5. A medical instrument as in claim 4 wherein both said low power laser and said infrared laser are coupled to said infrared transmitting fiber optic waveguide by means of a dielectric beam splitter which transmits radiation having a wave length of the output of said low power laser and which reflects radiation having a wave length of the output of said infrared laser, said infrared laser being positioned to have its output reflected from said dielectric beam splitter into said infrared transmitting fiber optic waveguide and said low power laser being positioned to have its output transmitted through said dielectric beam splitter into said infrared transmitting fiber optic waveguide.
6. A medical instrument as in claim 5 wherein said low power laser is a helium-neon laser and said infrared laser is a carbon monoxide laser.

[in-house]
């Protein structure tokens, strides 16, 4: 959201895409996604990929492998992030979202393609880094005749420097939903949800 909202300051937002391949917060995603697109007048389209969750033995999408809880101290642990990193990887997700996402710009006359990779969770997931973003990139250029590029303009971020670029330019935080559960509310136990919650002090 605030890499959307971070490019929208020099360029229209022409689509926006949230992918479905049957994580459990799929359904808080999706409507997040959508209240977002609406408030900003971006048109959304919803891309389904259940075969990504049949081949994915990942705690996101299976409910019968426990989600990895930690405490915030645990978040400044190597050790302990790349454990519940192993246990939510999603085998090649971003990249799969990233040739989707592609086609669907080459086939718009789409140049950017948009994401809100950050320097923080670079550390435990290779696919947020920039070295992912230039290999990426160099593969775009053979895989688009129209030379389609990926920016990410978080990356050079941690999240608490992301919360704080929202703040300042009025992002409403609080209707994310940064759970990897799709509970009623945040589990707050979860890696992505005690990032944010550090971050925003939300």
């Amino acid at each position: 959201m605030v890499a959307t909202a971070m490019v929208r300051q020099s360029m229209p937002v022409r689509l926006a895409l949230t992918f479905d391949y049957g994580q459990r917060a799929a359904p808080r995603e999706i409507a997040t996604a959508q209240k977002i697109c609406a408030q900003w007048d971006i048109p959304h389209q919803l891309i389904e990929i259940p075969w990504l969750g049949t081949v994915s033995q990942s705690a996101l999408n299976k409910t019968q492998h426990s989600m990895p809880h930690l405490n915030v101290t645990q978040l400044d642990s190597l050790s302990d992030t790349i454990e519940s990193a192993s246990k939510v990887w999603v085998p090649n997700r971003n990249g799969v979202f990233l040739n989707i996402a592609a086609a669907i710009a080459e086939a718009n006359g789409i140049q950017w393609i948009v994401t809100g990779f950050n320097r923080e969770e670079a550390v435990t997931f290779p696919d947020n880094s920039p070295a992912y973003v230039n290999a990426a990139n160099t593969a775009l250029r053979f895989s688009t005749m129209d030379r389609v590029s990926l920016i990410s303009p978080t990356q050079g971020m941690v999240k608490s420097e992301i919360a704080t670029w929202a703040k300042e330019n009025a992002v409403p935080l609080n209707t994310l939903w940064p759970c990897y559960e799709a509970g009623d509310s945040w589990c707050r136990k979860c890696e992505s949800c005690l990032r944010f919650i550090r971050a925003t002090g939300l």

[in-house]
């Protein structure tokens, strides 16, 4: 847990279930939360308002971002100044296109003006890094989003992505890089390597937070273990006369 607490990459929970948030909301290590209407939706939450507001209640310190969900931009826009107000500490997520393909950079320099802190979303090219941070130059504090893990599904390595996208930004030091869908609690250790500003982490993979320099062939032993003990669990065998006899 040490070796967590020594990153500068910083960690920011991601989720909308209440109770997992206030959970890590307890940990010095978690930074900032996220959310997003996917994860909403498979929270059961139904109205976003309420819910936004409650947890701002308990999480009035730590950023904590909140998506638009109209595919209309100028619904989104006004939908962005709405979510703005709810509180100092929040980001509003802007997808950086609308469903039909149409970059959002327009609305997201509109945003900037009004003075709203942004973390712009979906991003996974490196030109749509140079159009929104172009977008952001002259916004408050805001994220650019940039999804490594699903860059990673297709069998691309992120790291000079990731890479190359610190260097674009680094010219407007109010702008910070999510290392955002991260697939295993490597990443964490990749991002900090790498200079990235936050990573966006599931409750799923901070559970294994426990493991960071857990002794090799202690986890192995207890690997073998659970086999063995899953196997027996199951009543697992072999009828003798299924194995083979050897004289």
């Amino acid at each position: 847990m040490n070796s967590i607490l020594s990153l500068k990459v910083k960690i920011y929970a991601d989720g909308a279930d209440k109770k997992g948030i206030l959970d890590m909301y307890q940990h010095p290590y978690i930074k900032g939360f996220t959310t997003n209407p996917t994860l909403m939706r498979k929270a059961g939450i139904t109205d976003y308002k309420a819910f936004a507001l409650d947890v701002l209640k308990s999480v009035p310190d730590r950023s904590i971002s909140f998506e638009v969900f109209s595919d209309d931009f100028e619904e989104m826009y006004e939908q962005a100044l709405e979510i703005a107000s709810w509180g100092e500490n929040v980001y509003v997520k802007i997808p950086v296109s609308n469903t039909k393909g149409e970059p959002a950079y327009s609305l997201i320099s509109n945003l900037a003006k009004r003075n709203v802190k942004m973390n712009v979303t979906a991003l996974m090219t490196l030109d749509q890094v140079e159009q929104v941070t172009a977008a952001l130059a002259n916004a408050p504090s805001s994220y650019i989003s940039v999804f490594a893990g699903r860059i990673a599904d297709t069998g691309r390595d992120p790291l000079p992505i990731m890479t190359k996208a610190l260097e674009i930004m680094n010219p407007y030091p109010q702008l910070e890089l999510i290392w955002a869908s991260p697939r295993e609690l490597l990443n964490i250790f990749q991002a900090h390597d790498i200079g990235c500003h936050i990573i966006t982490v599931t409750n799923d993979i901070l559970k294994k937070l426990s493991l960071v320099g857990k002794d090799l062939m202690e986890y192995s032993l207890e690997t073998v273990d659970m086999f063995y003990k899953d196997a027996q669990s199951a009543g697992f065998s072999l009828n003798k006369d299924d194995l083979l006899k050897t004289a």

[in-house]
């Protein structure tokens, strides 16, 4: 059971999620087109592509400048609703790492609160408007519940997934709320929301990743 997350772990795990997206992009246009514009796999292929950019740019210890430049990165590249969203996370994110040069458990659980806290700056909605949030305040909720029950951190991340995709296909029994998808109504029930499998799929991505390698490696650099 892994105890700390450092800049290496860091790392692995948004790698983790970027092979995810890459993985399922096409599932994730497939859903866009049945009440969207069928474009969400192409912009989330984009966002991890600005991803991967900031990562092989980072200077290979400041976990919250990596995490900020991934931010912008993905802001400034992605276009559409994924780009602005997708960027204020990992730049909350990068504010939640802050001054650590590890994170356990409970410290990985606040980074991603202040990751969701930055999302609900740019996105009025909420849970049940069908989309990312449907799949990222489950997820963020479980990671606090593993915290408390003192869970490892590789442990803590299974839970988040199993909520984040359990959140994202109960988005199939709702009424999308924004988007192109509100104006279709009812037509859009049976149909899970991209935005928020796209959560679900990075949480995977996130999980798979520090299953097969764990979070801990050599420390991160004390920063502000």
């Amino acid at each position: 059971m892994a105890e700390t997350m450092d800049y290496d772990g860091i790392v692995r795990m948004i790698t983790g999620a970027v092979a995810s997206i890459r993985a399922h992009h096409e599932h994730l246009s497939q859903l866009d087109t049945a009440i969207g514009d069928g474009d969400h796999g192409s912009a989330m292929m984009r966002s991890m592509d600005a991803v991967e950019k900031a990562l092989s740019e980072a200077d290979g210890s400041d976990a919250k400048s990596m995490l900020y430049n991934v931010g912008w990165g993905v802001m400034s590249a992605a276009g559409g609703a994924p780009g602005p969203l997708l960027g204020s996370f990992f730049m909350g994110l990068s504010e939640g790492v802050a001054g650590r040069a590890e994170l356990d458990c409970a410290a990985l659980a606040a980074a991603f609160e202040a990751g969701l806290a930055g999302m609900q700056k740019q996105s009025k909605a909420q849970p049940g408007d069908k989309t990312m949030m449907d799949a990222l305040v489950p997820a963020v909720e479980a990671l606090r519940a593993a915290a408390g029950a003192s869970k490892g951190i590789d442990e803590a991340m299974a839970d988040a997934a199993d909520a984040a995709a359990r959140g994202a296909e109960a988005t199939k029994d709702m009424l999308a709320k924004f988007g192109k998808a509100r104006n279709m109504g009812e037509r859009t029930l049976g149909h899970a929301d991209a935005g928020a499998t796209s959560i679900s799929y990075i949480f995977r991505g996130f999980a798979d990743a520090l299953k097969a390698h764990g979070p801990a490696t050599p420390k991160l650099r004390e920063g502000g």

7. A medical instrument as in claim 5 wherein said low power laser is a helium-neon laser and said infrared laser is a carbon dioxide laser.
There is a growing interest in the use of lasers for general dental, medical or surgical applications and it is generally believed that longer wave length laser beams, such as emitted from the carbon monoxide and carbon dioxide lasers at five and ten micrometers respectively, are preferred to the shorter wavelengths that are derived from the Nd: YAG and Argon ion lasers at 1.06 micrometers and 0.5 micrometers respectively. This preference with respect to surgical useage is due to the fact that the longer wave length radiation is highly absorbed by human tissues so that the illuminated zone is well defined and the extent of damage in cauterization is limited in depth to a single or few layers of cells. Although endoscopes for the purpose of observation of the interior of the human body have been well known for many years, there has heretofore been no practical way of delivering a CO or CO2 laser beam to the inside of the body.